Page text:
A rare burrowing owl was found dead recently at Berkeley’s Cesar Chavez Park, raising some concern in the community.
Local resident Heidi Sachs saw the dead bird on a bench during her run at the Berkeley Marina on Sunday and shared the news with Berkeleyside.
“Really sad for me to think about,” she said, adding, “a passer-by mentioned a puncture wound on the owl’s head.”
On Friday, Earth Island Institute’s nonprofit Urban Bird Foundation released a statement about the discovery of the dead owl. The group said it received a report about the carcass Thursday night.
According to the Urban Bird Foundation, the bird was placed on a bench and puncture wounds could be seen on its body. But the group said it did not recover the carcass itself to verify those reports.
Carolyn Jones, a spokeswoman for the East Bay Regional Park District, said it is hard to know exactly where the bird was killed, but noted it could have died on EBRPD property, at Cesar Chavez Park, or nearby. Its cause of death, however, remains a mystery.
“The owl could have been killed by a feral cat, another raptor (hawks will go after burrowing owls, for example), or another predator,” Jones said by email. “Feral cats are a problem at several East Bay parks.”
Steven Bobzien, a wildlife ecologist with EBRPD, said the visible puncture wounds (as seen in a photograph) appeared to have been more likely caused by a raptor — such as a red-tailed hawk, red-shouldered hawk, Cooper’s hawk or great horned owl — than by a feral cat.
And he said it’s possible the animal did not even die from a “predation event.” Its death could have resulted “from some other cause and these wounds are associated with scavenging.”
The Park District asks anyone who finds a dead animal, especial a rare species like a burrowing owl, to contact park stewardship staff with any available information.
“With so few sightings of these birds the last few years in the Marina, I was sad to see this one lost its life there,” Sharon Negri, director of the Earth Island Institute project WildFutures said in the prepared statement from the Urban Bird Foundation. Negri told the foundation about the owl.
The Berkeley Marina, Cesar Chavez Park, and Eastshore State Park provide wintering habitat for the owls each year between October and March or April.
“Reports of dead burrowing owls are always disheartening as we work each day to protect this incredibly unique species, but this news is especially sad considering only two to three owls return to Berkeley’s Cesar Chavez Park each year,” said Scott Artis, executive director of Urban Bird Foundation and the Burrowing Owl Conservation Network, in the prepared statement.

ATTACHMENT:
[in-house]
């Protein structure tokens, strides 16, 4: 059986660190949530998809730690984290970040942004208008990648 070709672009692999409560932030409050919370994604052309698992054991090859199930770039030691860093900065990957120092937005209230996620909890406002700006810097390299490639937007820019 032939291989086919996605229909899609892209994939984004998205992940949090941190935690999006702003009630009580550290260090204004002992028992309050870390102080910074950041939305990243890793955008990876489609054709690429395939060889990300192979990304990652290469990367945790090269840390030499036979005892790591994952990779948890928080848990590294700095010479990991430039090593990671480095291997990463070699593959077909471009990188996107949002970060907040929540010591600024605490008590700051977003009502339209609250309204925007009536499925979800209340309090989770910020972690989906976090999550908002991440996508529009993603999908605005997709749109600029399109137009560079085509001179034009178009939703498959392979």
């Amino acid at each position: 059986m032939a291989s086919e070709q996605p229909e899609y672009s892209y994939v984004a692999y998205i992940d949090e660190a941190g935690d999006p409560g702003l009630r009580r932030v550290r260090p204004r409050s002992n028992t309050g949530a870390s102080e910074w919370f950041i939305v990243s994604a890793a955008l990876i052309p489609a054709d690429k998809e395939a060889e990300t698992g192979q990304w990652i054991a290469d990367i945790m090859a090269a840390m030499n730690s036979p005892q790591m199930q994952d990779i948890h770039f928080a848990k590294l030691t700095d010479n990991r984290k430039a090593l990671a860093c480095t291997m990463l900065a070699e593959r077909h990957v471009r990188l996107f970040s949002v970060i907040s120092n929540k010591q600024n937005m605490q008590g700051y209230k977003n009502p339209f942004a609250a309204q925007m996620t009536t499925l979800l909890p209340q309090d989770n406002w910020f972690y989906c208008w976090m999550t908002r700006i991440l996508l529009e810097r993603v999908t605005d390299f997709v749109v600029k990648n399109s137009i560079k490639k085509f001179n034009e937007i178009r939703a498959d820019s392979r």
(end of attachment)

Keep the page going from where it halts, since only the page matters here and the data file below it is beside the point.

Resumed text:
The group is following up with the Park District to try to learn more about the dead owl “as the details may help with San Francisco Bay Area burrowing owl conservation efforts.”
Artis agreed with the EBRPD assessment that, though puncture wounds were seen on the dead owl, those injuries could have happened after death. He said there is fencing around EBRPD owl burrow areas to keep dogs away, but that it’s not completely secure.
“One possible theory is that the owl was either caught by a dog or was found by a dog after it had already died of natural or other causes,” he said. “Because we do not have the carcass, we can not say for certain and do not want to blame anyone for what may be a potentially natural process.”
Artis said Friday he did not know the location of the carcass at this time, or whether anyone had taken possession of it.
“The last we know is that it was left in the park. It is believed someone placed it on the bench after finding it, but we do not know for sure,” he said.
Jones, the Park District spokeswoman, said EBRPD does not have the carcass either but would like to be able to see it to investigate what caused the owl’s death.
“Our stewardship staff monitors wildlife in the parks and if it does turn out to be a feral cat or a trend we’d probably take some steps to prevent future incidents,” she said. “If it turns out to be a hawk, we wouldn’t do anything because hawks are native and do occasionally go after other birds.”
Some burrowing owl populations have been on the decline for decades due to grassland habitat loss, the Urban Bird Foundation reports. The owl has also been considered for placement on the state’s endangered species list.
The Western burrowing owl has special or endangered status in a number of other localities already, according to Urban Bird Foundation.
The owl “was once distributed broadly throughout western North America, but has found itself declining in numbers throughout all historic ranges in the last 40 years,” according to the foundation.
EBRPD asks anyone with additional information to email Steve Bobzien or call him at 510-544-2347. The Urban Bird Foundation asks anyone who found the owl, placed it on the bench, may have seen what happened, or has additional details to email firstname.lastname@example.org. Read more about Berkeley wildlife in past Berkeleyside coverage.
How I became a docent for burrowing owls. What a hoot! (05.02.16)
Berkeley bans feeding of wildlife in parks, public spaces (10.03.14)
Climate change spells trouble for Berkeley birds (09.10.14)
Berkeley squirrels are safe from extermination — for now (03.27.14)
Western Burrowing Owls are back on Berkeley Marina (01.16.14)
Can’t get enough of them: Berkeley’s burrowing owls (02.19.13)
Burrowing owls come out to preen at Berkeley Marina (02.11.13)
How the Barn Owl became Berkeley’s official bird (01.23.13)
Berkeley owl chick will soon branch out, says expert (04.26.12)
Photos: Baby owl on Berkeley trail is growing up fast (04.19.12)
Berkeley owl family grows, more reports of dog swoops (04.02.12)
Owl sets up home on Berkeley trail, dog owners on alert (03.12.12)
Burrowing owls, and docents, return to Berkeley park (02.16.12)
Look who’s on Hillcrest (08.22.11)
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